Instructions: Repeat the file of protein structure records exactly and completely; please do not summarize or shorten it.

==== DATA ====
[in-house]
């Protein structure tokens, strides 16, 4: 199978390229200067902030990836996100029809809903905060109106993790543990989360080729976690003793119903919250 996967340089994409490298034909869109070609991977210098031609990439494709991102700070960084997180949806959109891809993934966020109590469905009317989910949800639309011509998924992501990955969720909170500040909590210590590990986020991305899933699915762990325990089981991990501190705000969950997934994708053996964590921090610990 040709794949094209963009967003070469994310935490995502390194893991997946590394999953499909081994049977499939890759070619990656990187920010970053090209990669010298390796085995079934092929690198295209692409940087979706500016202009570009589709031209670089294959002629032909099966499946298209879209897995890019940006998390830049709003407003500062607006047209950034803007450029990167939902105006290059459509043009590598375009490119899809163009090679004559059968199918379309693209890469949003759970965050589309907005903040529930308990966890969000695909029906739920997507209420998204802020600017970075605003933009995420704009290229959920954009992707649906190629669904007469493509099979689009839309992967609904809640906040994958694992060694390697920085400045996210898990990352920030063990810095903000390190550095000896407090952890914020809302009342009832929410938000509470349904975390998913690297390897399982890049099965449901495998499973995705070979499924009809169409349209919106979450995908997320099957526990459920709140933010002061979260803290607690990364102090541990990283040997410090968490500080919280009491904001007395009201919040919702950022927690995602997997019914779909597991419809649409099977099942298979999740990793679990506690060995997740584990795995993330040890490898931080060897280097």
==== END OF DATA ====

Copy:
[in-house]
């Protein structure tokens, strides 16, 4: 199978390229200067902030990836996100029809809903905060109106993790543990989360080729976690003793119903919250 996967340089994409490298034909869109070609991977210098031609990439494709991102700070960084997180949806959109891809993934966020109590469905009317989910949800639309011509998924992501990955969720909170500040909590210590590990986020991305899933699915762990325990089981991990501190705000969950997934994708053996964590921090610990 040709794949094209963009967003070469994310935490995502390194893991997946590394999953499909081994049977499939890759070619990656990187920010970053090209990669010298390796085995079934092929690198295209692409940087979706500016202009570009589709031209670089294959002629032909099966499946298209879209897995890019940006998390830049709003407003500062607006047209950034803007450029990167939902105006290059459509043009590598375009490119899809163009090679004559059968199918379309693209890469949003759970965050589309907005903040529930308990966890969000695909029906739920997507209420998204802020600017970075605003933009995420704009290229959920954009992707649906190629669904007469493509099979689009839309992967609904809640906040994958694992060694390697920085400045996210898990990352920030063990810095903000390190550095000896407090952890914020809302009342009832929410938000509470349904975390998913690297390897399982890049099965449901495998499973995705070979499924009809169409349209919106979450995908997320099957526990459920709140933010002061979260803290607690990364102090541990990283040997410090968490500080919280009491904001007395009201919040919702950022927690995602997997019914779909597991419809649409099977099942298979999740990793679990506690060995997740584990795995993330040890490898931080060897280097």